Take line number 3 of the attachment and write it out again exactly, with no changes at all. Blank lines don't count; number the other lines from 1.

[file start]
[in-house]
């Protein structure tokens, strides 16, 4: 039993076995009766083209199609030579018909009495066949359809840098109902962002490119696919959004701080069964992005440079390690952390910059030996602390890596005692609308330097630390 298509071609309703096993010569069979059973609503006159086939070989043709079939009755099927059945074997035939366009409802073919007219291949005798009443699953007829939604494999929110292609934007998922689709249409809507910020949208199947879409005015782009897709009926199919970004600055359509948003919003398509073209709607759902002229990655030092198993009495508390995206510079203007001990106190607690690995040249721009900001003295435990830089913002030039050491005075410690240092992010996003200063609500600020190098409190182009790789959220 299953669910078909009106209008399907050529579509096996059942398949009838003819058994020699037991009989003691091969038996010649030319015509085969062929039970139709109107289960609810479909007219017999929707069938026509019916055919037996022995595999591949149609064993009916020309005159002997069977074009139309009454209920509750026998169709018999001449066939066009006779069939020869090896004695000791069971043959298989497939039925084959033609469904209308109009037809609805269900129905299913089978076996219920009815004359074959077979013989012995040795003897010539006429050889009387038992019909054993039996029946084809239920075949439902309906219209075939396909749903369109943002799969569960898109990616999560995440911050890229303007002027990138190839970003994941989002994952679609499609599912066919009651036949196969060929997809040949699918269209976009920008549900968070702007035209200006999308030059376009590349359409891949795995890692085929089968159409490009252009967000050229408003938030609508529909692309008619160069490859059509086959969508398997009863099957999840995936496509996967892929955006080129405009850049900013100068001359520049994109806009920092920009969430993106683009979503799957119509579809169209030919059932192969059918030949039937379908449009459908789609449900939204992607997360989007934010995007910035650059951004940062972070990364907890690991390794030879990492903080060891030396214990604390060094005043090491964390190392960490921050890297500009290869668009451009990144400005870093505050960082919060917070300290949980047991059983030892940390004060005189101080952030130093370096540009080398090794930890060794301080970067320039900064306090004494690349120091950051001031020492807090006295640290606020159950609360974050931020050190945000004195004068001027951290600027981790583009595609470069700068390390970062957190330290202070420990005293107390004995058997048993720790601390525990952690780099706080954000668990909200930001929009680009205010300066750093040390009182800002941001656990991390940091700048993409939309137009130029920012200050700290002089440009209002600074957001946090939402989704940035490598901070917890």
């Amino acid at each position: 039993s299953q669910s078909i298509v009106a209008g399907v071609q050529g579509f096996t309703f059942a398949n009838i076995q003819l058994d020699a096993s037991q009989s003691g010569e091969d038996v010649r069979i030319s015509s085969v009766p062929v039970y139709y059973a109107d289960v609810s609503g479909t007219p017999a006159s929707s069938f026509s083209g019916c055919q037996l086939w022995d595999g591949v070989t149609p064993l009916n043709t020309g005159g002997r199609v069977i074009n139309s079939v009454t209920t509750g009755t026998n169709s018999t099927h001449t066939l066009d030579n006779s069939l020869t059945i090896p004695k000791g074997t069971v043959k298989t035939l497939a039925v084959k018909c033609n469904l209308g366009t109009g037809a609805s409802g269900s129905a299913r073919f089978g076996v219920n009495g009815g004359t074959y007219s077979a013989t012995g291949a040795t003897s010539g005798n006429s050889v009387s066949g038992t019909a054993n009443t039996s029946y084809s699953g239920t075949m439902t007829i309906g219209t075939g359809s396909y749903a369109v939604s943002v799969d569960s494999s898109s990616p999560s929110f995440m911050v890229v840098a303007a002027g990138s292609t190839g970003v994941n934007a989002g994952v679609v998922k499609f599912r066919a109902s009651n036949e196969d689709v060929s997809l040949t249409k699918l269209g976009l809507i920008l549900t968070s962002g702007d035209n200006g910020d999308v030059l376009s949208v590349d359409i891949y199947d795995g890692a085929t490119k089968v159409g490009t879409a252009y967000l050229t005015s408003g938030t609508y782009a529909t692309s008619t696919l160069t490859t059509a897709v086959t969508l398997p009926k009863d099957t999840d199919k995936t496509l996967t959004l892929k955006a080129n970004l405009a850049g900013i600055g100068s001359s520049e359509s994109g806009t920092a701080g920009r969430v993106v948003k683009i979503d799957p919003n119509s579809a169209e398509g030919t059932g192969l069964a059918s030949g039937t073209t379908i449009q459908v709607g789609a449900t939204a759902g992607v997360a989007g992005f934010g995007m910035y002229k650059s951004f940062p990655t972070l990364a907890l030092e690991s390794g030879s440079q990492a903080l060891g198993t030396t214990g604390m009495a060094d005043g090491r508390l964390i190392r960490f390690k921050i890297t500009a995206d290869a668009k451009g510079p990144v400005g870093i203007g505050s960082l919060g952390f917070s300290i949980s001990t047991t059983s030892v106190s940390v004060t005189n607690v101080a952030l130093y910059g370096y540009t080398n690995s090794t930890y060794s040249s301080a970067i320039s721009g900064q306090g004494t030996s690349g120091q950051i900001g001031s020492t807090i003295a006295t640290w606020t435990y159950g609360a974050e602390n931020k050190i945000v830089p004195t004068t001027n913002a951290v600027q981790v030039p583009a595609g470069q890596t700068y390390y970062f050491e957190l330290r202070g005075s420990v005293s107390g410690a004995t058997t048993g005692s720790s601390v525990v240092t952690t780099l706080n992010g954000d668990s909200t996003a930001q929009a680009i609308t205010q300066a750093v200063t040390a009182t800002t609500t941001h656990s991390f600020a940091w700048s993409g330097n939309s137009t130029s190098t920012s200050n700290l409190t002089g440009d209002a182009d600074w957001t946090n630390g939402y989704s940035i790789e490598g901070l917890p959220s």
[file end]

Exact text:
């Amino acid at each position: 039993s299953q669910s078909i298509v009106a209008g399907v071609q050529g579509f096996t309703f059942a398949n009838i076995q003819l058994d020699a096993s037991q009989s003691g010569e091969d038996v010649r069979i030319s015509s085969v009766p062929v039970y139709y059973a109107d289960v609810s609503g479909t007219p017999a006159s929707s069938f026509s083209g019916c055919q037996l086939w022995d595999g591949v070989t149609p064993l009916n043709t020309g005159g002997r199609v069977i074009n139309s079939v009454t209920t509750g009755t026998n169709s018999t099927h001449t066939l066009d030579n006779s069939l020869t059945i090896p004695k000791g074997t069971v043959k298989t035939l497939a039925v084959k018909c033609n469904l209308g366009t109009g037809a609805s409802g269900s129905a299913r073919f089978g076996v219920n009495g009815g004359t074959y007219s077979a013989t012995g291949a040795t003897s010539g005798n006429s050889v009387s066949g038992t019909a054993n009443t039996s029946y084809s699953g239920t075949m439902t007829i309906g219209t075939g359809s396909y749903a369109v939604s943002v799969d569960s494999s898109s990616p999560s929110f995440m911050v890229v840098a303007a002027g990138s292609t190839g970003v994941n934007a989002g994952v679609v998922k499609f599912r066919a109902s009651n036949e196969d689709v060929s997809l040949t249409k699918l269209g976009l809507i920008l549900t968070s962002g702007d035209n200006g910020d999308v030059l376009s949208v590349d359409i891949y199947d795995g890692a085929t490119k089968v159409g490009t879409a252009y967000l050229t005015s408003g938030t609508y782009a529909t692309s008619t696919l160069t490859t059509a897709v086959t969508l398997p009926k009863d099957t999840d199919k995936t496509l996967t959004l892929k955006a080129n970004l405009a850049g900013i600055g100068s001359s520049e359509s994109g806009t920092a701080g920009r969430v993106v948003k683009i979503d799957p919003n119509s579809a169209e398509g030919t059932g192969l069964a059918s030949g039937t073209t379908i449009q459908v709607g789609a449900t939204a759902g992607v997360a989007g992005f934010g995007m910035y002229k650059s951004f940062p990655t972070l990364a907890l030092e690991s390794g030879s440079q990492a903080l060891g198993t030396t214990g604390m009495a060094d005043g090491r508390l964390i190392r960490f390690k921050i890297t500009a995206d290869a668009k451009g510079p990144v400005g870093i203007g505050s960082l919060g952390f917070s300290i949980s001990t047991t059983s030892v106190s940390v004060t005189n607690v101080a952030l130093y910059g370096y540009t080398n690995s090794t930890y060794s040249s301080a970067i320039s721009g900064q306090g004494t030996s690349g120091q950051i900001g001031s020492t807090i003295a006295t640290w606020t435990y159950g609360a974050e602390n931020k050190i945000v830089p004195t004068t001027n913002a951290v600027q981790v030039p583009a595609g470069q890596t700068y390390y970062f050491e957190l330290r202070g005075s420990v005293s107390g410690a004995t058997t048993g005692s720790s601390v525990v240092t952690t780099l706080n992010g954000d668990s909200t996003a930001q929009a680009i609308t205010q300066a750093v200063t040390a009182t800002t609500t941001h656990s991390f600020a940091w700048s993409g330097n939309s137009t130029s190098t920012s200050n700290l409190t002089g440009d209002a182009d600074w957001t946090n630390g939402y989704s940035i790789e490598g901070l917890p959220s």